Why Jayalalithaa won’t find it easy to release Rajiv's killers

The state government of Tamil Nadu headed by AIADMK leader J Jayalalithaa will not find it easy to release the seven convicts in former prime minister Rajiv Gandhi’s assassination case.

This is what Jayalalithaa told the state assembly on Wednesday, "The cabinet has taken a decision to release the three convicts, Perarivalan, Murugan and Santhan, along with those four, Nalini, Robert Pyas, Jayakumar and Ravichandran who are undergoing life sentence. The decision will be conveyed to the Centre for appropriate action. If we don't get their response in three days, we will release all convicts in accordance with the rights granted under Indian Constitution."

 Why Jayalalithaa won’t find it easy to release Rajivs killers

Tamil Nadu Chief Minister J Jayalalithaa. Reuters

But there are several slips between the cup and the lip before Jayalalithaa can take her shrewd political move to its logical conclusion.

First, the Centre itself can spoil Jaya’s party by opposing her move, though it is yet to be seen whether it will be an effective enough veto should the Centre decide to take this path in the first place. It will be a tough call for the Congress in the poll season to make such a move and annoy the DMK, its erstwhile ally for close to a decade; more so because the Congress is keen to sew up a pre-poll alliance with the DMK in Tamil Nadu. This is a grey area and one cannot rule out the possibility of the Centre doing nothing, allowing the three-day period to lapse and letting Jayalalithaa walk her talk and the face music from the apex court.

Second, the Supreme Court may take a suo motu view of the Tamil Nadu government’s move and intervene. Such interventions by the apex court are a rarity.

Three, someone may move the Supreme Court seeking the court’s direction to restrain the Tamil Nadu government from releasing the seven convicts.

The last scenario may well happen and throw a spanner in Jayalalithaa’s works. The man who may do so may well be none other than the irrepressible Subramanian Swamy who has humbled Jayalalithaa in the courts several times in the past.

Swamy told this writer that he was firmly opposed to the Tamil Nadu government’s view. But he did not give a categorical yes or no on whether he would be moving the apex court in this regard. He said he would decide only after seeing what the Central government does in the next three days.

"Jayalalithaa is a clever woman. She has put Sonia Gandhi and her UPA government in a royal fix," Swamy remarked in a conversation with this writer.

Swamy said the Jayalalithaa government had no authority to release the seven convicts as such a move would be a gross violation of the Criminal Procedure Code (CrPC), 1973, particularly Section 435 of CrPC.

This is what Section 435 CrPC says:

(1) The powers conferred by sections 432 and 433 upon the State Government to remit or commute a sentence, in any case where the sentence is for an offence-

(a) which was investigated by the Delhi Special Police Establishment constituted under the Delhi Special Police Establishment Act, 1946 (25 of 1946 ), or by any other agency empowered to make investigation into an offence under any Central Act other than this Code, or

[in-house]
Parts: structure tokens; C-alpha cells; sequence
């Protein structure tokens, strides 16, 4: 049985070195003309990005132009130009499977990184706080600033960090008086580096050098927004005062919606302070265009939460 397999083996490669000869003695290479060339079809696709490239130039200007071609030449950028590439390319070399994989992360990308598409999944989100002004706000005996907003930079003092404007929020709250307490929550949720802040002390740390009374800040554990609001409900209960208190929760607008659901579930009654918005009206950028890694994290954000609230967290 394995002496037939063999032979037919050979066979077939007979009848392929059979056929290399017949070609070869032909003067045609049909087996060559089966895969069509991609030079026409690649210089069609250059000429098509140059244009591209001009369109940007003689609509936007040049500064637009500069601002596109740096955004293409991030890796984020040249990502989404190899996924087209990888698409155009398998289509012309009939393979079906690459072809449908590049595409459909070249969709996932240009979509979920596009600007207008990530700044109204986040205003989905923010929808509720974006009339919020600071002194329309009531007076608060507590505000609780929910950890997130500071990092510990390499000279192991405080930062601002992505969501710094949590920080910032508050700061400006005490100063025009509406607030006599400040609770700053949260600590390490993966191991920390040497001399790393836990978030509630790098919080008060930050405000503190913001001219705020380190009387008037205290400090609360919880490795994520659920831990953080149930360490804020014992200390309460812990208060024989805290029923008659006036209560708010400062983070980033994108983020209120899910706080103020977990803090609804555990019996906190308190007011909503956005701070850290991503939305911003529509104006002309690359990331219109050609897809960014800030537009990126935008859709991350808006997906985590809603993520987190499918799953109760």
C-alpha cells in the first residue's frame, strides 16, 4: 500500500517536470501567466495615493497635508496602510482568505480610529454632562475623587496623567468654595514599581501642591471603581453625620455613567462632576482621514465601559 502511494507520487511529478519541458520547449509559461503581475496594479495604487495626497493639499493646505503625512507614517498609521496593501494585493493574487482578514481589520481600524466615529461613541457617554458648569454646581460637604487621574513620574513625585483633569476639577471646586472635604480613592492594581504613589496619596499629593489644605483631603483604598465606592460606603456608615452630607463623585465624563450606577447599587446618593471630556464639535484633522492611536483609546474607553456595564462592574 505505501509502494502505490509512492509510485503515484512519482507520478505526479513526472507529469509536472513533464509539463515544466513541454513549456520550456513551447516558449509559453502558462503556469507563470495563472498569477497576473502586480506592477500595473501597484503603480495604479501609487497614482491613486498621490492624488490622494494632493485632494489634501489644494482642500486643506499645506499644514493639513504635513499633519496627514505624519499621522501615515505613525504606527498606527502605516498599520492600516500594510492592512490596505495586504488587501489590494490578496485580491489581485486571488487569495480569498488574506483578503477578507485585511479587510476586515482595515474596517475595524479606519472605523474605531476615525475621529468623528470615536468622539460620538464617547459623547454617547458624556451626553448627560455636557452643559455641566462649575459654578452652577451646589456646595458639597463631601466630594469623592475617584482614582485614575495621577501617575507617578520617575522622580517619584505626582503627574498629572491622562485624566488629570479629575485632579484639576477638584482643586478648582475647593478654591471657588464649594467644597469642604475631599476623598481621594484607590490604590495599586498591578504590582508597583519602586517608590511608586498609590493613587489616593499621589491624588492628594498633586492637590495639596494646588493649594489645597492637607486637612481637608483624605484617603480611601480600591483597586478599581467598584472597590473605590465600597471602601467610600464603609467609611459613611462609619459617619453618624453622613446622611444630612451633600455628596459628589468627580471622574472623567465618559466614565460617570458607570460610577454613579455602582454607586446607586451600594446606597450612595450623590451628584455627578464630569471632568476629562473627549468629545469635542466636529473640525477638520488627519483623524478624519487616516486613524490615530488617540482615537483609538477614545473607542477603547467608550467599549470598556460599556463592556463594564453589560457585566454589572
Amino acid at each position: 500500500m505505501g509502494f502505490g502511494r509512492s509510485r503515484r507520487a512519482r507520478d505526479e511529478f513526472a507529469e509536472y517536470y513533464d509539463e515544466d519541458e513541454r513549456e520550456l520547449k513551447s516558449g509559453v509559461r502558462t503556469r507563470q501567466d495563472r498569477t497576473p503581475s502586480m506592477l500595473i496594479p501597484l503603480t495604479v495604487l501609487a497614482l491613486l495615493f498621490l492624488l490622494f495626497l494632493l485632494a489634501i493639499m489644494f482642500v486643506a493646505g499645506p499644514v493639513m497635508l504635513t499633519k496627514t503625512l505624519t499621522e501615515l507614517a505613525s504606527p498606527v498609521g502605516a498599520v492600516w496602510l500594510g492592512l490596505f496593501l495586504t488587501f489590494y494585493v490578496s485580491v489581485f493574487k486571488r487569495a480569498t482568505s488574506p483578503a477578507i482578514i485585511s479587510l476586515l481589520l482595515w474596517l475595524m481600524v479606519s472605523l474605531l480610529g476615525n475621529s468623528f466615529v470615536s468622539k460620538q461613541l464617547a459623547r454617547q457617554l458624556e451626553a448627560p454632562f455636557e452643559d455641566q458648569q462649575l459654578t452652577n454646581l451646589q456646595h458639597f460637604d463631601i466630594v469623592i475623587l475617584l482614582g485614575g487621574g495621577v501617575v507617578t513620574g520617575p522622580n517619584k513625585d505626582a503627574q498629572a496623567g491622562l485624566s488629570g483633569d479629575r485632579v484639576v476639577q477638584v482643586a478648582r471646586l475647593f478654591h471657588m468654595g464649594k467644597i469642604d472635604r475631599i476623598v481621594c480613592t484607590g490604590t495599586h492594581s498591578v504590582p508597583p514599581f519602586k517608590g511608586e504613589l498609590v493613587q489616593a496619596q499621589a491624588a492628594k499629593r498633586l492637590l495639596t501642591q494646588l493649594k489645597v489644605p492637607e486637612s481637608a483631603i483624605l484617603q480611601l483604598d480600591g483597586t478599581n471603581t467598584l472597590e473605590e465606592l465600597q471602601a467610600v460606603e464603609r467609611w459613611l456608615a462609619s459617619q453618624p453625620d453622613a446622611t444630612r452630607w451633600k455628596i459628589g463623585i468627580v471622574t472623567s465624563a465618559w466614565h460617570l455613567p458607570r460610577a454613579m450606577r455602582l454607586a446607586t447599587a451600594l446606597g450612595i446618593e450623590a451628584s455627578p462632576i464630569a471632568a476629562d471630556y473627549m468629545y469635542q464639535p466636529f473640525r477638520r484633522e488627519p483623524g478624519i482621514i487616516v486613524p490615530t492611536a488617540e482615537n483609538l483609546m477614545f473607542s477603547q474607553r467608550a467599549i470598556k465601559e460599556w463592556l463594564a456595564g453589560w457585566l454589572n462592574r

(b) which involved the misappropriation or destruction of, or damage to, any property belonging to the Central Government, or

(c) which was committed by a person in the service of the Central Government while acting or purporting to act in the discharge of his official duty, shall not be exercised by the State Government except after consultation with the Central Government.

Swamy elaborated by saying that under the law a convict cannot be given remission twice. Murugan, Santhan and Perarivalan have just been given clemency by the Supreme Court which commuted their death sentence into life imprisonment on Tuesday. Nalini’s death sentence was commuted to life imprisonment years ago after Priyanka Gandhi’s surprise visit to the Velore jail where she had a private meeting with Nalini.

Swamy’s combative mood may well rock Jayalalithaa’s boat. He has already stopped the DMK government of M Karunanidhi which wanted to release Nalini from the prison after she had completed well over 14 years in jail. On 6 April 2010, the Madras High Court had refused to give its nod for Nalini’s release from the prison.

Following is the operative part of the Madras High Court judgement in Nalini’s case: "The appellant (Nalini) being originally awarded with death sentence and her sentence was commuted to one of life imprisonment purely under humanitarian grounds, she constitute(s) a distinct class and cannot claim equality with those sentenced to life imprisonment. The appellant, a life convict in a crime that was cunning in conception, meticulous in planning and ruthless in execution in taking away the life of the former Prime Minister of India, cannot seek premature release, as of right, though she got a right to seek for consideration of her plea."

The writer is a Firstpost columnist and author of an investigative book on Rajiv Gandhi’s assassination called "Beyond the Tigers: Tracking Rajiv Gandhi’s Assassination”. He tweets @Kishkindha.

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Updated Date: Feb 20, 2014 09:53:04 IST